Cabinet saws are the heaviest, sturdiest and most precise type of table saw. Their powerful motors require a 220-volt power outlet, but because of their guide rails and large tables (often with extension wings), they're the best choice for cutting large items, such as plywood or sheet stock. For fine woodworking, a cabinet saw usually takes center stage in the workshop.
Cabinet saws made by Delta, Powermatic and SawStop usually bubble up in reviews. All three companies make powerful cabinet saws that come equipped with riving knives. All the safety systems work well, but when it comes to blade guard system convenience, Delta takes the lead, followed by SawStop and then Powermatic. Only SawStop, however, features a sensor and brake to stop the blade instantly if it touches human flesh. In addition to the superior safety provided by the blade sensor, the SawStop Professional Cabinet Saw comes with a blade guard with sides that move independently for extra safety protection.
Most reviewers look at the 3-horsepower version of the SawStop Professional Cabinet Saw; the base model is sold with a 30-inch rip fence as the PCS31230-PFA30 (Est. $2,730 and up). You can also opt for versions with 36-inch or 52-inch T-Glide fence systems at extra cost (Est. $170 and up). Experts are unanimous as to the effectiveness of the SawStop blade brake, and are also impressed with the build quality and performance of the cabinet saw, saying it is on a par with the best cabinet saws from other makers. Whether or not the extra cost of the SawStop compared to other high-quality, similarly-configured cabinet saws is a worthwhile investment gets a little debate, especially for experienced woodworkers -- though it's a slam-dunk choice where those with less experience might have occasion to use the cabinet saw. Keep in mind that the price tag climbs in a hurry if you opt for upgrades such as a higher-capacity rip fence, and outfeed table (Est.$100), a mobile base (Est. $200 and up) or the well-regarded above-table dust collection system. (Est. $200).
For less hectic workshops, the SawStop Professional Cabinet Saw is also available in a 1.75 horsepower version. Reviews are equally positive, and the injury-saving blade-brake system is every bit as effective. The base version comes with a 30-inch rip fence and is sold as the SawStop PCS175-PFA30 (Est. $2,300 and up). Most of the same options available for the 3-horsepower version are offered. Those include upgrades to a 36-inch or 52-inch rip capacity with a T-Glide fence, a mobile base, and overarm dust collection.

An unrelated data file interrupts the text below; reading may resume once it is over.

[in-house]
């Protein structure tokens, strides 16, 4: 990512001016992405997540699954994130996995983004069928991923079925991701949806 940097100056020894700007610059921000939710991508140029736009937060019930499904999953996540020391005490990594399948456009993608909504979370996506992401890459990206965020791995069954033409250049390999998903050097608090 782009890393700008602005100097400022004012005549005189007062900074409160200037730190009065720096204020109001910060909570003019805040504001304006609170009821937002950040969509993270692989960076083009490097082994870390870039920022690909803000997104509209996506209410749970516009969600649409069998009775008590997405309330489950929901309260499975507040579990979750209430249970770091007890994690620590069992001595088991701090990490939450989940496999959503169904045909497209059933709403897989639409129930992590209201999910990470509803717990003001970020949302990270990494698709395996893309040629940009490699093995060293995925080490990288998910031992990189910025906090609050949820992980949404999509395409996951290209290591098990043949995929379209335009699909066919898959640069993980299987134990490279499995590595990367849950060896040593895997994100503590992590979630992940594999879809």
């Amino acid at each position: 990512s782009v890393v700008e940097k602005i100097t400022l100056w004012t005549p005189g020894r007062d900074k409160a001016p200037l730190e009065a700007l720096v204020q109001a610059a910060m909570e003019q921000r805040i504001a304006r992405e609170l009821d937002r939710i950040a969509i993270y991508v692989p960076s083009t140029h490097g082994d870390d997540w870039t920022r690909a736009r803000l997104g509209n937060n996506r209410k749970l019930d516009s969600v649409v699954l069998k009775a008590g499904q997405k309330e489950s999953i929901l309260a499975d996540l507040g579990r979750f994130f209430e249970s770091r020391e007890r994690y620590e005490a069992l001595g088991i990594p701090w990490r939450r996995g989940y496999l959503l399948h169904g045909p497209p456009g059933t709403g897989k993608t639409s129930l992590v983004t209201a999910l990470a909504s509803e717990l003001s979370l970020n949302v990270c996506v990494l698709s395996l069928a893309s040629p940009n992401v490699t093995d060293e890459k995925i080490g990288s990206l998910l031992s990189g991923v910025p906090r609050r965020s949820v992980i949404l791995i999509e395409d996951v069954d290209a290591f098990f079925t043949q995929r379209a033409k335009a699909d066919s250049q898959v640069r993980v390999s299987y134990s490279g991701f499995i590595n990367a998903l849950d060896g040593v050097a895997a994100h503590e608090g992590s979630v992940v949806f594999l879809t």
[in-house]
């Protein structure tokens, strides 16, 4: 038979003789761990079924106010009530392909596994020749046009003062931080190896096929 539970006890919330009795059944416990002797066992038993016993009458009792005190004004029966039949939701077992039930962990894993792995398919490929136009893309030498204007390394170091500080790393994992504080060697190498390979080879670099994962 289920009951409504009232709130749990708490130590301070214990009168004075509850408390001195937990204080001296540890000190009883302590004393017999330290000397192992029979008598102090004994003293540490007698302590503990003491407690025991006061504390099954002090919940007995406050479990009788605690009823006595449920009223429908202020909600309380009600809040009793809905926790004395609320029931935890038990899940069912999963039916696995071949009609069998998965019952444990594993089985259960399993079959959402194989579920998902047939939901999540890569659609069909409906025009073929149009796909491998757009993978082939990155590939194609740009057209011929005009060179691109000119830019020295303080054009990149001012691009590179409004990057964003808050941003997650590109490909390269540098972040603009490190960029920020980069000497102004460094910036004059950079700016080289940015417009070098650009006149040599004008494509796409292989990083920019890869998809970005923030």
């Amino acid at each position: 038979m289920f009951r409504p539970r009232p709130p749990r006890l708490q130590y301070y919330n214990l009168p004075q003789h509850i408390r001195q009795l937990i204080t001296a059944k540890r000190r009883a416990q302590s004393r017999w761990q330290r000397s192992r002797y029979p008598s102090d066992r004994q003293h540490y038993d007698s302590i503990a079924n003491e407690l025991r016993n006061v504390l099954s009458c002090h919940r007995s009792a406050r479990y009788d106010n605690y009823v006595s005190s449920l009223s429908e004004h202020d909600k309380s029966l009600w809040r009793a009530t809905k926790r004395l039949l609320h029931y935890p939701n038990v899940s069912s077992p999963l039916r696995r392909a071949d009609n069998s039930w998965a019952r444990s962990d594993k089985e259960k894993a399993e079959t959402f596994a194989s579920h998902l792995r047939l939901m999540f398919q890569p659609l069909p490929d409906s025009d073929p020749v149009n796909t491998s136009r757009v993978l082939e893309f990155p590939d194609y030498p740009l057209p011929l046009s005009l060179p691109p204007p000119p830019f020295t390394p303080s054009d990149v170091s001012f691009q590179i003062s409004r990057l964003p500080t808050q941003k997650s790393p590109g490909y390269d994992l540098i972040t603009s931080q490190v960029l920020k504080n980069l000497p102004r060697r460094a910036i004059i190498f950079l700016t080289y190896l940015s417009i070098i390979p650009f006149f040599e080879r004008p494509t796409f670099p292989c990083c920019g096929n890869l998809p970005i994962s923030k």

The original 3-horsepower 52-inch SawStop Industrial Cabinet Saw (Est. $3,900 and up) is still available and now comes in versions up to 7.5 horse power. Comparing these two saws for Popular Woodworking, Glen Huey notes that the extra 200 pounds on the SawStop Industrial helps minimize vibration for smoother cuts. The 30-inch table size, compared with a 27-inch table on the SawStop Professional Cabinet Saw, also makes the Industrial Cabinet Saw a good choice for professional woodworkers.
We've also seen some good feedback for the Powermatic PM2000 (Est. $3,000) and the Delta Unisaw 36-L352 (Est. $3,300) for equally excellent performance. Both cabinet saws are priced competitively with the 3 horsepower versions of the SawStop Professional cabinet saw when similarly equipped, and all three saws have earned top marks in reviews for accuracy, power and low vibration.
Woodcraft magazine, comparing the Delta Unisaw with the SawStop Professional, gives Delta the edge for the quality of its fence and extension table, plus overall convenience (adjustments, storage and dust collection). SawStop, though, has the edge for mobility (with its optional mobile base) and of course, safety. The Powermatic PM2000 comes with a mobile base built in, via retractable castors, and has earned high marks in earlier reviews at Fine Woodworking and Workbench. A comparison test of safety features at Fine Woodworking, however, favors the Delta Unisaw as easiest to use.
As a budget choice, a consensus of reviews favors Grizzly cabinet saws, especially when equipped with a Biesemeyer or similar fence for improved accuracy. The once well-regarded Grizzly G1023SL has been upgraded -- through the addition of a riving knife -- to the Grizzly G1023RL (Est. $1,250). Wood Magazine praises the Grizzly's square flat extension table and its precise, adjustable-width miter gauge.
The Grizzly G1023RL doesn't run as smoothly or have dust control comparable to the SawStop, Delta and Powermatic cabinet saws discussed above. Its switch can be shut off with the operator's knee in an emergency -- a crucial safety factor -- but reviews say the blade guard isn't convenient to use. This drawback could tempt users to leave it off. If you can afford the SawStop Professional Cabinet Saw -- considering it an investment to last around 24 years -- it's a lot safer.
Elsewhere in this Report:
Best Reviewed Table Saws
Editors discuss the different types of table saws and how table saws have become safer than ever. Top choices, top values, and some alternate choices are named.
Portable Table Saws
Need a table saw that's light weight and low cost? These portable table saws are easy to lug from your workshop to your job site.
Contractor Table Saws
Contractors saws -- including saws that are mainly best for homeowners -- are bulkier than portable table saws but are better able to handle large lumber and sheet material. Top choices and top bargains are discussed.
Not sure what you need to consider before buying a table saw? This guide will help you cut through the details to find the best choice for your needs and budget.
These are the expert and user reviews we used to find the best portable, contractor and cabinet table saws. We rank them in order of helpfulness.